Here’s the scenario: twilight, it’s the last run of the day, you are tired and wobbly and as you get off the lift you veer to the right to avoid the two snowboarders fastening their bindings in front of you. Your leg goes one way, your knee the other; you hear an unsettling pop and a sudden sharp pain on the inside of your knee. Congratulations, you just tore your ACL. For skiers, the dreaded ACL injury, the most common ski injury, can mean missing out on an entire ski season and a trip to the hospital, rather than tomorrow’s corduroy.
You may be wondering what the ACL is and why is it such a common ski injury? The Anterior Crutiate Ligament (ACL) is one of the four ligaments of the knee that connect the femur and tibia. The ACL runs diagonally across the middle of the knee and prevents the tibia from sliding out in front of the femur. It also provides the knee with the ability to rotate.
For skiers there are 2 main ways an ACL tear occurs. The first is a sudden stop or acceleration of the leg, resulting in a tear. The other more common cause of a tear is when the leg (or ski) stays in place, while the rest of the body stays in motion. Symptoms of an ACL tear may include a popping sound, swelling of the knee, pain and instability.
ACL injuries happen suddenly and often without warning, but according to Vermont Ski Safety (www.vermontskisafety.com), there are precautions that can be taken to help prevent them. Resorts using the training & techniques offered by Vermont Ski Safety have seen a 50% drop in ACL injuries. Also, according to Ski Magazine, new bindings are now available that can release directly at the heel and are expected to reduce knee injuries.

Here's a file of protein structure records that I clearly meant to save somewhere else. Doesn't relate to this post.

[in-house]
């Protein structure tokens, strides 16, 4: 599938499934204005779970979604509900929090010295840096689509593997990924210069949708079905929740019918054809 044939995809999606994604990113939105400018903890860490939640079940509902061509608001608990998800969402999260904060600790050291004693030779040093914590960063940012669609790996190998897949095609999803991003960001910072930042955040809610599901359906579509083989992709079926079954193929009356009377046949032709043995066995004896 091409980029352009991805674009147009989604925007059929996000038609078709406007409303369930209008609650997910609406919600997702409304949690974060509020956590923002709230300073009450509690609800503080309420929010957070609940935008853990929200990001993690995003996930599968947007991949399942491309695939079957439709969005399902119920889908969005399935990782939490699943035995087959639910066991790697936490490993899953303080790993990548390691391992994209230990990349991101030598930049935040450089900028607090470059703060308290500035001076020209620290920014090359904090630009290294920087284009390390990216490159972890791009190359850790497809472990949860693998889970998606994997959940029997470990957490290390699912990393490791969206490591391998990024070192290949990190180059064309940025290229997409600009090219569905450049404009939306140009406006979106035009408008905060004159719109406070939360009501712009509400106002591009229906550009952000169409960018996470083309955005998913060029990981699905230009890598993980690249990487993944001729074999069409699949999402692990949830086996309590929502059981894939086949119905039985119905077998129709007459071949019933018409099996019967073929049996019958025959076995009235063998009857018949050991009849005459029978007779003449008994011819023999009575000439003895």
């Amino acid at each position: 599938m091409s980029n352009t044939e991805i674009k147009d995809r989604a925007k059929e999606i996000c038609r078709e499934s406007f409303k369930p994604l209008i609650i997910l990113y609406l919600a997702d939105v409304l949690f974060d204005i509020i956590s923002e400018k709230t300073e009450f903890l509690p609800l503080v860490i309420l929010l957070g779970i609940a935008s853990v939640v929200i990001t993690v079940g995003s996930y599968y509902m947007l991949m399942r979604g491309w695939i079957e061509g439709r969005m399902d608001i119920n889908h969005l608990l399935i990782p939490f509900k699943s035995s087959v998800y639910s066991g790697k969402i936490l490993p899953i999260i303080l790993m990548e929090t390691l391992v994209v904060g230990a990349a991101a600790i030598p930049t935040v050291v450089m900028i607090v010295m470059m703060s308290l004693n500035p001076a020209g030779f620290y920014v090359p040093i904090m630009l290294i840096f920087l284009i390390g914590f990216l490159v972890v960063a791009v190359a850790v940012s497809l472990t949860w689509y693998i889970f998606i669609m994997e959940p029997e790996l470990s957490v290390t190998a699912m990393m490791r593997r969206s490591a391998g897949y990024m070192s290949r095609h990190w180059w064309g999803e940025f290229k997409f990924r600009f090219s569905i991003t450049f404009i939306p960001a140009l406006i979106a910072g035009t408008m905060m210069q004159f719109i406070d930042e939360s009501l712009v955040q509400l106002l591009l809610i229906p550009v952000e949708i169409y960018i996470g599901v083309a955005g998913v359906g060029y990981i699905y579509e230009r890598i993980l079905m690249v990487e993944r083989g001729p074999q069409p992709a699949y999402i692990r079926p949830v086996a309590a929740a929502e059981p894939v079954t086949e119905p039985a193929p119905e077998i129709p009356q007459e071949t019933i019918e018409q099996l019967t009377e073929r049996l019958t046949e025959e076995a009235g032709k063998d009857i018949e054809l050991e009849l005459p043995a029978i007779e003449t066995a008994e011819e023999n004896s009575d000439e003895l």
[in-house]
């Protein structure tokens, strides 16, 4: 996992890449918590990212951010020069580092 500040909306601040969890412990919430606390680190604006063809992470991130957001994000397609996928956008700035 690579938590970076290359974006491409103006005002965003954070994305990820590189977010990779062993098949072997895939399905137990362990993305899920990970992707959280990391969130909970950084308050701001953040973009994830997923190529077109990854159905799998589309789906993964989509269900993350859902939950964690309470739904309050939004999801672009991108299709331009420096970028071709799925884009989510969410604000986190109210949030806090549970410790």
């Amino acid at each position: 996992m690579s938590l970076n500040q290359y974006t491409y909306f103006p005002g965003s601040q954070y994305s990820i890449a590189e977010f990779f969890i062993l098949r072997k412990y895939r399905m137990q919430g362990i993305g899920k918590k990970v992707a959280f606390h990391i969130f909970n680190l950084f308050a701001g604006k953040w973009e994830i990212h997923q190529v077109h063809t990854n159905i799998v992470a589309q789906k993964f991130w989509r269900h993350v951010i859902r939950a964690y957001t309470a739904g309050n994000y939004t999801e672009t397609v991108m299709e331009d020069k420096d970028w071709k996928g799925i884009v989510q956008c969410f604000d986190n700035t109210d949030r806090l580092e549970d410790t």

Tips for on the Slopes:
1. Overall follow the responsibility code and maintain balance and control.
2. When you fall, keep your knees bent with skis parallel and together. Also allow yourself to finish the fall -- don’t try to stop sliding with your ski edge.
3. If you jump, know how and where to land – land on BOTH skis and keep knees flexed
4. Use newer ski bindings that were designed to reduce knee injury.
5. Stay hydrated and well nourished – this will increase your awareness on the slopes and help you avoid potentially dangerous situations.
Off the slopes:
1. Strengthen hamstring muscles and muscles around the hips.
2. Keep your equipment in good shape and have bindings checked regularly.
3. Work your upper body – knee injuries often are a result of the upper body becoming tired and letting poles drop behind.
4. Work your core muscles.
5. Cross-train, stay fit and eat a balanced diet.
|John Vitolo, M.D.|